The Secret History of Facial Recognition
Woody Bledsoe, an American, who is often credited with the pioneering of facial recognition technology, came from a poor family where he was the 10th of 12 children. Shortly before World War II, after three months of classes, he quit university to join the Army. Eventually he completed a PhD at Berkeley and worked on nuclear weapons research. He then became interested in automated pattern recognition (e.g. teaching computers to recognize written characters).
As noted in this WIRED article, there is evidence that some of Woody’s projects were funded by the CIA. In 1960s, he set out to teach a computer to recognize 10 faces, by dividing each face into features and comparing distances between them. Challenged by limited computer capabilities of the time, the task took him (along with some colleagues) years to accomplish, and included human input (e.g. facial coordinates had to be established by a human before computer could use them for recognition). Once completed, the computer was able to cross-match 100 faces in three minutes, whereas it took a human six hours.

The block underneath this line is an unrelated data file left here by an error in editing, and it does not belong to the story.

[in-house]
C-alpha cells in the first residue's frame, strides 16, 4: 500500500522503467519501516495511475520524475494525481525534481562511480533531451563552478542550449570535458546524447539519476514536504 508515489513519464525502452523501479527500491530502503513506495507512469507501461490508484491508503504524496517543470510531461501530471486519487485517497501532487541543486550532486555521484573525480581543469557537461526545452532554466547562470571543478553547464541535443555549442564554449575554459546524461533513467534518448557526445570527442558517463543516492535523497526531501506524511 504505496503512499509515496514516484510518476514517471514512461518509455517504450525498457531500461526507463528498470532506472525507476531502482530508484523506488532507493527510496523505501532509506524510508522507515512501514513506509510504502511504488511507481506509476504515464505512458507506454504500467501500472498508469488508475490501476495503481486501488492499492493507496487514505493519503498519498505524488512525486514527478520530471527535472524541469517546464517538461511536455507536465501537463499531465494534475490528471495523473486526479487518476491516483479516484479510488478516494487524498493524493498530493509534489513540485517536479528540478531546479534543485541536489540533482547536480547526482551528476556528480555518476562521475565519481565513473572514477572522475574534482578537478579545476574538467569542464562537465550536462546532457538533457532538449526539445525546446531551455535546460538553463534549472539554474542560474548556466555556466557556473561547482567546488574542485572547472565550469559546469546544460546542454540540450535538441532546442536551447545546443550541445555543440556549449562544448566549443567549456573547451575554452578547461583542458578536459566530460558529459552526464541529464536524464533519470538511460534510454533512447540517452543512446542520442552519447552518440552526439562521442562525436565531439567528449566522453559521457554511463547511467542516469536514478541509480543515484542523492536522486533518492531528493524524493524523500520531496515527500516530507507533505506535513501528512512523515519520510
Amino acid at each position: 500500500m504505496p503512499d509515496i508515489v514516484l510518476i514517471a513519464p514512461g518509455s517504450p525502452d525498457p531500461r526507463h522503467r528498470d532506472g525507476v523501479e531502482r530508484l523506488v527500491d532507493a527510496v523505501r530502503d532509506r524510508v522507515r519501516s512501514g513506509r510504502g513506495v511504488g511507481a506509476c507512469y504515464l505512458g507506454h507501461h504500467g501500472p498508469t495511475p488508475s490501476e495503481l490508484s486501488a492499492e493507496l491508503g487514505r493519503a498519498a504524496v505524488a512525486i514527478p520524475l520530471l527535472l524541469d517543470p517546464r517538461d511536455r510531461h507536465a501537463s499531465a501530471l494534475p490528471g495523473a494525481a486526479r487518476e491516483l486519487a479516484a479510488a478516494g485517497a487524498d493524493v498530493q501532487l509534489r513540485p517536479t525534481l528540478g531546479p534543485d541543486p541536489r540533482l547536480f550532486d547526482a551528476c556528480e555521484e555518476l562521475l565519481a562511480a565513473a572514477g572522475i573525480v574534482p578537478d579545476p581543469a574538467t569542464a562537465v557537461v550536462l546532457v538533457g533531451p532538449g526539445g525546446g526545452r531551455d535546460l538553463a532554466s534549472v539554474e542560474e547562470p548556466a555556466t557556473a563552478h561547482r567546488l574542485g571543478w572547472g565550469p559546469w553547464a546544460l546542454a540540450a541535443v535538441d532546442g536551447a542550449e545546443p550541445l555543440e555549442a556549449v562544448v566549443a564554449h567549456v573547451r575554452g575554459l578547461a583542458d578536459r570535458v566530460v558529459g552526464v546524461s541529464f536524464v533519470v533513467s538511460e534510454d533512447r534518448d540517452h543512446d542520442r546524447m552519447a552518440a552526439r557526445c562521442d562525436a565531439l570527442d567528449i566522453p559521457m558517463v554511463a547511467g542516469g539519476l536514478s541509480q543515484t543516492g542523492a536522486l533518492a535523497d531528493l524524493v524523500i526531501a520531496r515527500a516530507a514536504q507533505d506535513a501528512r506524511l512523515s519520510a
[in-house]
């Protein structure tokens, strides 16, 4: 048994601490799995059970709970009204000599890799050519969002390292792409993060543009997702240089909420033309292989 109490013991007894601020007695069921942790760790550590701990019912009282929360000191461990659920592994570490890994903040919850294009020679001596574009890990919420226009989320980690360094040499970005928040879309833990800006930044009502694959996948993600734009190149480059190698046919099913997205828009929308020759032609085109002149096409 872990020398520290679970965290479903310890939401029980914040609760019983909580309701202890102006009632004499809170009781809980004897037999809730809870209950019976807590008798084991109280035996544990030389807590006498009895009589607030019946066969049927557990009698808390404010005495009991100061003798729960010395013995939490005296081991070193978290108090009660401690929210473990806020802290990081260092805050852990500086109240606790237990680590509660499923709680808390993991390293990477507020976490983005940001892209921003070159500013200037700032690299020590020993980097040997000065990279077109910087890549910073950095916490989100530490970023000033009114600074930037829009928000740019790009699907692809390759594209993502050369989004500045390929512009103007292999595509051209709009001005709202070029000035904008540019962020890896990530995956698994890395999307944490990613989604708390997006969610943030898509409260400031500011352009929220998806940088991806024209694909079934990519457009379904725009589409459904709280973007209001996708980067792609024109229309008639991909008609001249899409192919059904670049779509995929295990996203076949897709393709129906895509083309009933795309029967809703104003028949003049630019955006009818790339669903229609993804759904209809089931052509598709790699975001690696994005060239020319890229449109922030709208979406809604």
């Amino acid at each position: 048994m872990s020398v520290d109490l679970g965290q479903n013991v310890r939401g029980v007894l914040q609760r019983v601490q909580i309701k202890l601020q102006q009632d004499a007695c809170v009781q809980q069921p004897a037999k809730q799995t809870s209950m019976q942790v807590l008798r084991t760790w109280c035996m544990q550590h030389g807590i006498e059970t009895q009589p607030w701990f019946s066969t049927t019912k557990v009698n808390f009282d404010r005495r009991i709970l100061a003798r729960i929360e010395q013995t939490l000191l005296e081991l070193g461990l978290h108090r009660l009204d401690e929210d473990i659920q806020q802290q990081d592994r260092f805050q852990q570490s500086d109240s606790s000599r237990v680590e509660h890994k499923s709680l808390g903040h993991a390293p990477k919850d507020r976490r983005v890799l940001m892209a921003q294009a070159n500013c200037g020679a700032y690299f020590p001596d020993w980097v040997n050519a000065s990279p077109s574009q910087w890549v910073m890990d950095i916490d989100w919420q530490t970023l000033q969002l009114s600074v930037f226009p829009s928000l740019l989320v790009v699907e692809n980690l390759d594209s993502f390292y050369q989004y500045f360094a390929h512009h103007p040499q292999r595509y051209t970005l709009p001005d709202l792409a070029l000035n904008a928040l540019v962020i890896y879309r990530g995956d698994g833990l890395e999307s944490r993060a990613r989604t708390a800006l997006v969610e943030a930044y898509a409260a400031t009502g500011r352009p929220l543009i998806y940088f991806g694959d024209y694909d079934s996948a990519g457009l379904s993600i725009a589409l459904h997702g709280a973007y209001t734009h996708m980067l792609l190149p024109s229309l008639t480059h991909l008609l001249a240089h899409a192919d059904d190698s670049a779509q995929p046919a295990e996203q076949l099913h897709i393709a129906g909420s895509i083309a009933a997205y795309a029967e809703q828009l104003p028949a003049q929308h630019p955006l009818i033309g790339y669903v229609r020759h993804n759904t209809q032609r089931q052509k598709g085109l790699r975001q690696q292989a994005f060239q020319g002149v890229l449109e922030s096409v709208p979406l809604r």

Subsequently, Woody switched his professional interests to automated reasoning and artificial intelligence, and worked as a professor at the University of Texas for almost 30 years. In 1990s his functioning deteriorated secondary to ALS and he died in 1995.
Even though Woody stopped his work on facial recognition, the field continued to move forward. In 1970s, a Japanese computer scientist Takeo Kanade developed a program that extracted facial features without human input. In 1990s and beyond, multiple agencies progressed facial recognition technology.